Louis had me try on the jacket of a Canali suit, which cost the equivalent of 38 Lidl suits but fitted beautifully. I was flattered to hear I have the same jacket size as Barack Obama, who wears this brand.

Expensive suits are made from fine wool, and much of the stitching is done by hand, Louis tells me. Wool keeps you warm in the winter and cool in the summer, while polyester – well, just think of sleeping on polyester sheets on a warm night.

This jacket has shape and solidity and feel about it, and the innards, as he shows me, include a breastpiece made from the hair of a female horse’s tail (not a male – think about it). I resolve to buy such a suit one day, but not just yet. . .

The day is wearing on and my suit is wearing me down. This modelling lark is all very well but I realise that, like many Irish men, I want to disappear into my clothes rather than be noticed for them. Just look around you on the street at all the blacks and greys and the uniforms of rich and poor and you’ll see what I mean.

Besides, I’m starting to feel guilty about my €27.99 suit. How can a garment like this be made and transported to Ireland and then sold for so little? Under what conditions is it produced, where and by whom?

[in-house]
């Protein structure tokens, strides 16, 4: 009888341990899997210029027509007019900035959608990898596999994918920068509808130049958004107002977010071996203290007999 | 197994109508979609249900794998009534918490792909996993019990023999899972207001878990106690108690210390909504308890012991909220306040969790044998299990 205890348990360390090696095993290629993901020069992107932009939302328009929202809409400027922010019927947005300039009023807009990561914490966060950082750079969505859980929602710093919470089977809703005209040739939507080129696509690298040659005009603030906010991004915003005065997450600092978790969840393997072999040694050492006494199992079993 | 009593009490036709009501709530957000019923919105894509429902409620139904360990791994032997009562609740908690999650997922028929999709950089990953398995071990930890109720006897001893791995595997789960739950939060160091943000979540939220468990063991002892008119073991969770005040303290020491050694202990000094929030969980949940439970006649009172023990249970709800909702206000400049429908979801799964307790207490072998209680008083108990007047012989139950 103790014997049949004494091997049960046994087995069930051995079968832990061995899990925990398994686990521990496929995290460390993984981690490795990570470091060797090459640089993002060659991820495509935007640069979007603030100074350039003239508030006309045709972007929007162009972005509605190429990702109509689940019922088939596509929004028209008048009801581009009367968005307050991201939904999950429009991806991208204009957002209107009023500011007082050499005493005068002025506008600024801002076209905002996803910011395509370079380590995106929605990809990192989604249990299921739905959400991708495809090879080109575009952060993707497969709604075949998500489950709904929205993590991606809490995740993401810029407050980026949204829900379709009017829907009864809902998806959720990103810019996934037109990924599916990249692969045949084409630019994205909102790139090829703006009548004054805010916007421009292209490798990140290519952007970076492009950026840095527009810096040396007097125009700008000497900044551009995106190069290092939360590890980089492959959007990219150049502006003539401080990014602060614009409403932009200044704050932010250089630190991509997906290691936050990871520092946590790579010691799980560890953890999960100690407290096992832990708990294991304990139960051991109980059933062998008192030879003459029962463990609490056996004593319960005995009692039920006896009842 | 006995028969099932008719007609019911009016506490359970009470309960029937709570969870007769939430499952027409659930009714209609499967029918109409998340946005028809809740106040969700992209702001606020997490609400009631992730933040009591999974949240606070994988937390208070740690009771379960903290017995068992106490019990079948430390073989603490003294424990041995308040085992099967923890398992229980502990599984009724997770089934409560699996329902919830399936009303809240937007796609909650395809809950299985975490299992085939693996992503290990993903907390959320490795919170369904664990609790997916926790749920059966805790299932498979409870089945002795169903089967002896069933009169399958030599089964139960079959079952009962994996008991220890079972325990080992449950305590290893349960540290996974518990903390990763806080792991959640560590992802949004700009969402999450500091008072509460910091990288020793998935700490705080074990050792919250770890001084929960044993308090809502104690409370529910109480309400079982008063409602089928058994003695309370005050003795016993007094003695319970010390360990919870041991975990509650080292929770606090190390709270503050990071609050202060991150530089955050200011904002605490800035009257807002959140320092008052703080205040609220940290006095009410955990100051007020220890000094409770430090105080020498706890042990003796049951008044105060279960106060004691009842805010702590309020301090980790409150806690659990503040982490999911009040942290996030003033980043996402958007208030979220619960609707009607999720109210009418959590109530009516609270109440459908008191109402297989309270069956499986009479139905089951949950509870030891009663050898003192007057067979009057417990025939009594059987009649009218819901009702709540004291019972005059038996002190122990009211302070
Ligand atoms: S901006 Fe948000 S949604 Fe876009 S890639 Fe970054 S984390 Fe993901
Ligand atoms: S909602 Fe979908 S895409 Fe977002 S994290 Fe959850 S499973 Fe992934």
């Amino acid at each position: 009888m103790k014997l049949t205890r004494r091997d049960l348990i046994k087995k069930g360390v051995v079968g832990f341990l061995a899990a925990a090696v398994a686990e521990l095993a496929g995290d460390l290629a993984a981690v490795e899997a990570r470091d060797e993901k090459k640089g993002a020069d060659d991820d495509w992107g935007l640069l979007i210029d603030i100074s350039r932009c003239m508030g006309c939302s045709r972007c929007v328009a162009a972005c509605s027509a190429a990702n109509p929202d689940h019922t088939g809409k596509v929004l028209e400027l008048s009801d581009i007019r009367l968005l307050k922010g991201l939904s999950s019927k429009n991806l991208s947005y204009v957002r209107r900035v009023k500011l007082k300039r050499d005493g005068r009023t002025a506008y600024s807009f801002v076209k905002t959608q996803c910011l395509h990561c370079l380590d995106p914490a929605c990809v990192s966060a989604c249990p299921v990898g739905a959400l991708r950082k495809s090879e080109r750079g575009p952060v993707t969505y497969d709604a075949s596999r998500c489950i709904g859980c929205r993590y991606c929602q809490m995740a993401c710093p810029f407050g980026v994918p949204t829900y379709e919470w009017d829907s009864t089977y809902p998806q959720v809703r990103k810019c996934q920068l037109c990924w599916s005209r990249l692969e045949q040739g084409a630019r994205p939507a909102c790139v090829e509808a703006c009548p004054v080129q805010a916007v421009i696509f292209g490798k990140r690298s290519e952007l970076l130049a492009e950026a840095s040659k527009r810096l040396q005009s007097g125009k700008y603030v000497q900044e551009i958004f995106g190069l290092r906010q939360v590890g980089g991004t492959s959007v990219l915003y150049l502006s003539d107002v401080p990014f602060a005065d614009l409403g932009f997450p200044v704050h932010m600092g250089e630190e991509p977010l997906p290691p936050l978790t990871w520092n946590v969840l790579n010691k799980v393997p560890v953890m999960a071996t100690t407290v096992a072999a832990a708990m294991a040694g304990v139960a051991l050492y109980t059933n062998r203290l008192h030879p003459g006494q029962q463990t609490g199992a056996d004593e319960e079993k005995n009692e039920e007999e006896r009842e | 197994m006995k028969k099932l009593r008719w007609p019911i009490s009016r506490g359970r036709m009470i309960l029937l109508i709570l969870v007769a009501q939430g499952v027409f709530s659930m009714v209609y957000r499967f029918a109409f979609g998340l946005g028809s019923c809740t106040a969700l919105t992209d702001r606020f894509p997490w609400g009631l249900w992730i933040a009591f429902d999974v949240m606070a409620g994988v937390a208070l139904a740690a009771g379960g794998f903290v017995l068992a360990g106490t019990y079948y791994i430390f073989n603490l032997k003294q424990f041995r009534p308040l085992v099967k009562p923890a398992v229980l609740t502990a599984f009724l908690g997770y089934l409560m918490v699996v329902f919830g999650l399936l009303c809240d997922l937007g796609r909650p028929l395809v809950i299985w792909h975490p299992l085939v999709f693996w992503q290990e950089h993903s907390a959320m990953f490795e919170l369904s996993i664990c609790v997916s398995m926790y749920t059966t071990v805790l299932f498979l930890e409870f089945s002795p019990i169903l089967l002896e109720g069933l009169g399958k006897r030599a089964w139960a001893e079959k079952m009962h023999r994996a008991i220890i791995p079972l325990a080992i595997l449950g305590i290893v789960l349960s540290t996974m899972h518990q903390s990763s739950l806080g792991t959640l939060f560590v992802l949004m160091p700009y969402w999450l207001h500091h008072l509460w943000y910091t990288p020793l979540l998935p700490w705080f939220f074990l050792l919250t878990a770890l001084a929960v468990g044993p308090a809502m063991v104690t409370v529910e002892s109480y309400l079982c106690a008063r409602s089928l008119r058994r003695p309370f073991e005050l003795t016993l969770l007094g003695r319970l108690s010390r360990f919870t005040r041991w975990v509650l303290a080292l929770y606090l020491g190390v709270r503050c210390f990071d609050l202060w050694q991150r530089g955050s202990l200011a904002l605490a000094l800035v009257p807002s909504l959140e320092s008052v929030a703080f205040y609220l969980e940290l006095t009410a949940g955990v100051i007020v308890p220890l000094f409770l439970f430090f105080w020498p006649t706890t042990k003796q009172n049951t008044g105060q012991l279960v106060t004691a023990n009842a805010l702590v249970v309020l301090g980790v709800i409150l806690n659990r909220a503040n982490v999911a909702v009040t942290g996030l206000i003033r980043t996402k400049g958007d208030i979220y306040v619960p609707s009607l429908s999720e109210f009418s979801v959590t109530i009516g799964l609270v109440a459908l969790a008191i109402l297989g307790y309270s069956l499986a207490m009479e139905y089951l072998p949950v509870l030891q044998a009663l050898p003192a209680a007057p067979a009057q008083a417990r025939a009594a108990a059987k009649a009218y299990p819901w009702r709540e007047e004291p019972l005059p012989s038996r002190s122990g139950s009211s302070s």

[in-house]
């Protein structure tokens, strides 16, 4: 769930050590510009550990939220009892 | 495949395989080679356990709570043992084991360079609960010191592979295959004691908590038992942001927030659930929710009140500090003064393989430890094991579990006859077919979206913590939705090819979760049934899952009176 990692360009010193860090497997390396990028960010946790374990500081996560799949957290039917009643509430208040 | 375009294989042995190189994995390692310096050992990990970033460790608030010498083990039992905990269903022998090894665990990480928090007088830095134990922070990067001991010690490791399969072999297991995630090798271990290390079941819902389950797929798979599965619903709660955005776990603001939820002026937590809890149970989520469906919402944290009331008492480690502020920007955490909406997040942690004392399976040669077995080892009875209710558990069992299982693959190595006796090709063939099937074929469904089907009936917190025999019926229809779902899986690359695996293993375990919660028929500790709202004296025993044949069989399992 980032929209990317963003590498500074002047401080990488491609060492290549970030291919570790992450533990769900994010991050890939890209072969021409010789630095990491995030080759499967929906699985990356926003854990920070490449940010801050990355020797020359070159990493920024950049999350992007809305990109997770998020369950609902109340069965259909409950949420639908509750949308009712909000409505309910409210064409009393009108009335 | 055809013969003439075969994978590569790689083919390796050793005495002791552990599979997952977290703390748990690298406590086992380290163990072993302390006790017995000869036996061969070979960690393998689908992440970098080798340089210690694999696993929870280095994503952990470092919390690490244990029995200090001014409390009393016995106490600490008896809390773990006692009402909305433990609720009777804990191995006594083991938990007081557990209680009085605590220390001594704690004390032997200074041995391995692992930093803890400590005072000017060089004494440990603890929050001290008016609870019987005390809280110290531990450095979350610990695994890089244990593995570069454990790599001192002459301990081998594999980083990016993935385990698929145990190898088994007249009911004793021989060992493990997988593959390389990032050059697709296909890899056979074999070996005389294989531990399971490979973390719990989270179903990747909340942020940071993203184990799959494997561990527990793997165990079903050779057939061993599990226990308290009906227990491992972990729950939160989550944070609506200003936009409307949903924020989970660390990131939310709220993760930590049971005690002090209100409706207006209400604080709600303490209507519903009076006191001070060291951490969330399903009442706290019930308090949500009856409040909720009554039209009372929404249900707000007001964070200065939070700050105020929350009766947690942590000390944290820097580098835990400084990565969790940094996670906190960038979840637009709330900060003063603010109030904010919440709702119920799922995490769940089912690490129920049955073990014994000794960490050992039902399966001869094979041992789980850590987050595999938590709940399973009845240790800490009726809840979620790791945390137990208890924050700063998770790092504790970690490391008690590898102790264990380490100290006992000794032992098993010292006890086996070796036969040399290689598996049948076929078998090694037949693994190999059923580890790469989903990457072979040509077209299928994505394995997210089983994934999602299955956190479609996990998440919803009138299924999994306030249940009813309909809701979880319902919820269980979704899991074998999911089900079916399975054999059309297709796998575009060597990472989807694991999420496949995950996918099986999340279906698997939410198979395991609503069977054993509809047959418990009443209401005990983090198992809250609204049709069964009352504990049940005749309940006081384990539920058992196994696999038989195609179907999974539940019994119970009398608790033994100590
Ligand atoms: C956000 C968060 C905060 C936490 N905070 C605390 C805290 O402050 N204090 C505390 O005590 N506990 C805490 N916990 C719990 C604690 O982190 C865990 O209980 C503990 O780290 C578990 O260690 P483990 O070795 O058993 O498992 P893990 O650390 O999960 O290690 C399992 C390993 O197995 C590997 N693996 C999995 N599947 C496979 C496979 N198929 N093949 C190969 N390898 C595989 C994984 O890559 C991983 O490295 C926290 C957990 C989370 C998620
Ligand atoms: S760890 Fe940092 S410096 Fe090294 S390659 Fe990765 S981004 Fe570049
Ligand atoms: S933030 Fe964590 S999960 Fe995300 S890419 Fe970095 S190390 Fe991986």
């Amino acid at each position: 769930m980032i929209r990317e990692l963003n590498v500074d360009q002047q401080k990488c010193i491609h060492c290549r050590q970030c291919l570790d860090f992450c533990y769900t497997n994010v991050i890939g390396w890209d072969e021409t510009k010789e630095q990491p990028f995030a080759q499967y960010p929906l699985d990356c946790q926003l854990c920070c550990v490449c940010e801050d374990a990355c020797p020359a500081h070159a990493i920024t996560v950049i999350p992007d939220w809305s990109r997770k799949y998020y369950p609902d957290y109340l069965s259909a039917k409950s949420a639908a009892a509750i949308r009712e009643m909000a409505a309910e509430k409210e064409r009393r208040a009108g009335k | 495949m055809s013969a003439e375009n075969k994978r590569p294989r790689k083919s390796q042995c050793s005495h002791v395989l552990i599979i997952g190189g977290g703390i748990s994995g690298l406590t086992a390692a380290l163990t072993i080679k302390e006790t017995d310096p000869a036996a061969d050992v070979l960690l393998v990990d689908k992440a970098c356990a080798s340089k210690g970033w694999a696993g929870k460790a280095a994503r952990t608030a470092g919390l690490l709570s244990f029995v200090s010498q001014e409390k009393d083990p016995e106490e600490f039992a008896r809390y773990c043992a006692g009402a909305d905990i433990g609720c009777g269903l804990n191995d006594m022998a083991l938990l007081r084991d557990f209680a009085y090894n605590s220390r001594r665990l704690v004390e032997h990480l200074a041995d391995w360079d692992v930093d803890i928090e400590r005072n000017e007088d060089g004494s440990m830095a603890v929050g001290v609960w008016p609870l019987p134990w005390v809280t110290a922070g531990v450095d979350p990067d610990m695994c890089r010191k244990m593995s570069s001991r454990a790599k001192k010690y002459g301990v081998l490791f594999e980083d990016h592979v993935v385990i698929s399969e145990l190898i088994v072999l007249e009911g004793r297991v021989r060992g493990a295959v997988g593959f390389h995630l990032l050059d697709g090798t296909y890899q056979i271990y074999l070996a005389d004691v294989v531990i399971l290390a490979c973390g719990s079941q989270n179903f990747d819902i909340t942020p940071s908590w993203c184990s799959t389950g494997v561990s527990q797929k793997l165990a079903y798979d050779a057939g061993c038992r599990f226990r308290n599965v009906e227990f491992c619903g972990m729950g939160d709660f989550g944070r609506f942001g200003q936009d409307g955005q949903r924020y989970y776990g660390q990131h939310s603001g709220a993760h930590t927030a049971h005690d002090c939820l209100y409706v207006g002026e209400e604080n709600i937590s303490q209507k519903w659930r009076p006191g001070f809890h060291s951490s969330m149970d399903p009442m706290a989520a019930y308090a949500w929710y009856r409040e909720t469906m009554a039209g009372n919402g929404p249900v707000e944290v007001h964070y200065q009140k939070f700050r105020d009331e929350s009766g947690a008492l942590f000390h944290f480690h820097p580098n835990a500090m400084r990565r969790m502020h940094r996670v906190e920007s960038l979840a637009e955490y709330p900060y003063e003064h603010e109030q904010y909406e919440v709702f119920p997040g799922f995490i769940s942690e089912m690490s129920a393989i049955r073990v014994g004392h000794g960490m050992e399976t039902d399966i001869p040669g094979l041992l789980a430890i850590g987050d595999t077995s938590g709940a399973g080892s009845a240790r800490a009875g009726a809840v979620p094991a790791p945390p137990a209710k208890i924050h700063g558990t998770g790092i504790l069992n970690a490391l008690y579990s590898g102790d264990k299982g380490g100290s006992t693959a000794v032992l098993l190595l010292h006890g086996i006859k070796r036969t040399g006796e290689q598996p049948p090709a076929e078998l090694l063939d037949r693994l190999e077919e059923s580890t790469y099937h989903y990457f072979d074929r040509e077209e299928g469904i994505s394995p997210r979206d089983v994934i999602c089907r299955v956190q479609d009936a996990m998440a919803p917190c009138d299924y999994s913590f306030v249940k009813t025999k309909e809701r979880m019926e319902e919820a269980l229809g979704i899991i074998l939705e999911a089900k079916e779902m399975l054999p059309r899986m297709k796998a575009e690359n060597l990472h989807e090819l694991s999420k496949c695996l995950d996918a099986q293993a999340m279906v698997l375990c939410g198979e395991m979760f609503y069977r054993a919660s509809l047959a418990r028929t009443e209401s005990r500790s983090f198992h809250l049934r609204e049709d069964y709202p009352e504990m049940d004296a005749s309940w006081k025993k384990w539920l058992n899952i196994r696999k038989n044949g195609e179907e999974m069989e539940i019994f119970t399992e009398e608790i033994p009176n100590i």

There is no indication anywhere on the suit or the packaging about where the suit is manufactured. I contact the supermarket chain’s PR department who tell me they don’t have access to this because it’s “confidential buyer information”.

But a quick internet search brings up references to a report by ethical clothing campaigners in the UK about the onerous working conditions of garment workers in the developing world whose factories supply Lidl and other chains with cheap clothes. The company has rejected the allegations in the report but I still start to feel pangs of guilt.

But at least I’ve learned something. As Louis whispered: “If something looks too good to be true, it is too good to be true.” The price of this suit is truly amazing but its value – to this buyer at least – is considerably less.